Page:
Clinical Focus

  • Family Medicine

Academic Appointments

Professional Education

  • Medical Education:Univ of California San Francisco (2010) CA
  • Board Certification: Family Medicine, American Board of Family Medicine (2013)
  • Residency:Contra Costa Regional Medical Center (2013) CA
  • M.S., University of California Berkeley, Health and Medical Sciences (2008)
  • M.P.H., University of California Berkeley, Interdisciplinary Studies (2007)
  • A.B., Harvard University, Chemistry (2003)

Research & Scholarship

Current Research and Scholarly Interests

My research investigates the pathways linking poverty and health disparities. In particular, I study the impact on health outcomes of social and economic factors using interdisciplinary causal inference methods. I am interested in the mechanisms through which adverse socioeconomic conditions get "under the skin" to cause health disparities.


Journal Articles

  • Large-scale automated analysis of news media: A novel computational method for obesity policy research. Obesity Hamad, R., Pomeranz, J. L., Siddiqi, A., Basu, S. 2015; 23 (2): 296-300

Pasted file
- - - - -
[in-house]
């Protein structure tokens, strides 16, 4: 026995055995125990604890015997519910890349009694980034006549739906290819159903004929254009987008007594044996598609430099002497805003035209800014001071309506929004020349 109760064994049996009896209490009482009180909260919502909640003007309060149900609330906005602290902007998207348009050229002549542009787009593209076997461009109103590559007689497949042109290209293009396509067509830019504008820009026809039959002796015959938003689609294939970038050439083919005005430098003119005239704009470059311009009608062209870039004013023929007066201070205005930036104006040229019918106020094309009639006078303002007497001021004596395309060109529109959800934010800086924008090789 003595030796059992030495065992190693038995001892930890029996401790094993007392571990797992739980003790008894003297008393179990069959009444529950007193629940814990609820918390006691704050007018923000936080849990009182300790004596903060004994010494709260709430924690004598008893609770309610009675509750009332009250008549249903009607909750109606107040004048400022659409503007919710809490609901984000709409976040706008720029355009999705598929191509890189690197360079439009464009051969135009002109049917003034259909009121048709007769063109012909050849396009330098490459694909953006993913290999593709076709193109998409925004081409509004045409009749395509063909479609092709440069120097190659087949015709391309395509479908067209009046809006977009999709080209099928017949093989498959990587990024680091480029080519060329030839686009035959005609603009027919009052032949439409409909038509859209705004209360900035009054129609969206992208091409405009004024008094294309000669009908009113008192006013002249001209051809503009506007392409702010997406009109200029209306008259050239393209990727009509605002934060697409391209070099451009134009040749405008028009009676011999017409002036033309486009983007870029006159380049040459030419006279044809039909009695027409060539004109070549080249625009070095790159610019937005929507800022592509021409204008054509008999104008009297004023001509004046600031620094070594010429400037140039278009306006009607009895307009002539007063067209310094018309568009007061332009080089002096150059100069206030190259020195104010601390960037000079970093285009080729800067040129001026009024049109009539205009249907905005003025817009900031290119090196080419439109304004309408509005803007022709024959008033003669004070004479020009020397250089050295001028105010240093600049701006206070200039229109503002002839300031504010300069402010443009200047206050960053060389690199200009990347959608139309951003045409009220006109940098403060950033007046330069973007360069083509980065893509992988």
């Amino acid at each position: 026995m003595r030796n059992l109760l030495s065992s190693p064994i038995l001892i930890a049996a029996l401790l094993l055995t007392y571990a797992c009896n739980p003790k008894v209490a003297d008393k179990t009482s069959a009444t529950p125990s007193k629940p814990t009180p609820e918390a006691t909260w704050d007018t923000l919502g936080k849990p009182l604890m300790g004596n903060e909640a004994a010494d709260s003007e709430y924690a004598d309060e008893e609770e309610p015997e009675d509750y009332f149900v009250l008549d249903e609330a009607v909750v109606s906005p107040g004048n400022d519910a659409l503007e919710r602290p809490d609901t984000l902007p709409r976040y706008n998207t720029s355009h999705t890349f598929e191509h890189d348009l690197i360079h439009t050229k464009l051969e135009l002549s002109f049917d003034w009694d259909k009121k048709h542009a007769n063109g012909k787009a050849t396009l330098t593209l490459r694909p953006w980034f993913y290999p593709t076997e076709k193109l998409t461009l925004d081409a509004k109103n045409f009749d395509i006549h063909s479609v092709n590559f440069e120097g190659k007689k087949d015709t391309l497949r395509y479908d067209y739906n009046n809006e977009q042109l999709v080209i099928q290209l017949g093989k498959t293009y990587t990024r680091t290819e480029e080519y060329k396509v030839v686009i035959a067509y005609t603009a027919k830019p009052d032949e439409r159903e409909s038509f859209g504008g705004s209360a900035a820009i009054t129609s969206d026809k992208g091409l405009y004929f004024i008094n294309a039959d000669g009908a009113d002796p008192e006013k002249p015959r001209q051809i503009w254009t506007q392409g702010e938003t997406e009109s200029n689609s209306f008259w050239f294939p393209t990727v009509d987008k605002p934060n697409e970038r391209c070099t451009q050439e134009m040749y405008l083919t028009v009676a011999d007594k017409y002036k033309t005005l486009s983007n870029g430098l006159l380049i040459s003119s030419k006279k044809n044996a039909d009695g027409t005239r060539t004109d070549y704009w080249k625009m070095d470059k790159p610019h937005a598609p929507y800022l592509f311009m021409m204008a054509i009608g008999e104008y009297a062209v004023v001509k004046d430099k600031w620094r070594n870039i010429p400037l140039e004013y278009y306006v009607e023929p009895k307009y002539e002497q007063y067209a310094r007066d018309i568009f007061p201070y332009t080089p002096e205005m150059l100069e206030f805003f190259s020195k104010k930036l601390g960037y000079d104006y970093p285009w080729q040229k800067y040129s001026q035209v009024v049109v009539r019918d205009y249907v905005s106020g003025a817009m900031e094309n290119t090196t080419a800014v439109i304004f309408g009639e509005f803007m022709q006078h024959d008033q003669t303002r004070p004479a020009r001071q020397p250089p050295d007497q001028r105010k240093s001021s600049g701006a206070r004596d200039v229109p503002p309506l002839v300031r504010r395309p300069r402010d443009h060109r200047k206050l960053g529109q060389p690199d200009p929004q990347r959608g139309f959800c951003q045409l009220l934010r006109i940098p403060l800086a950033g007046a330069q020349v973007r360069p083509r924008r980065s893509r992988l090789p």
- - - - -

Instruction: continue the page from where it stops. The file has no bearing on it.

Analyzing news media allows obesity policy researchers to understand popular conceptions about obesity, which is important for targeting health education and policies. A persistent dilemma is that investigators have to read and manually classify thousands of individual news articles to identify how obesity and obesity-related policy proposals may be described to the public in the media. A machine learning method called "automated content analysis" that permits researchers to train computers to "read" and classify massive volumes of documents was demonstrated.14,302 newspaper articles that mentioned the word "obesity" during 2011-2012 were identified. Four states that vary in obesity prevalence and policy (Alabama, California, New Jersey, and North Carolina) were examined. The reliability of an automated program to categorize the media's framing of obesity as an individual-level problem (e.g., diet) and/or an environmental-level problem (e.g., obesogenic environment) was tested.The automated program performed similarly to human coders. The proportion of articles with individual-level framing (27.7-31.0%) was higher than the proportion with neutral (18.0-22.1%) or environmental-level framing (16.0-16.4%) across all states and over the entire study period (P < 0.05).A novel approach to the study of how obesity concepts are communicated and propagated in news media was demonstrated.

    View details for DOI 10.1002/oby.20955

    View details for PubMedID 25522013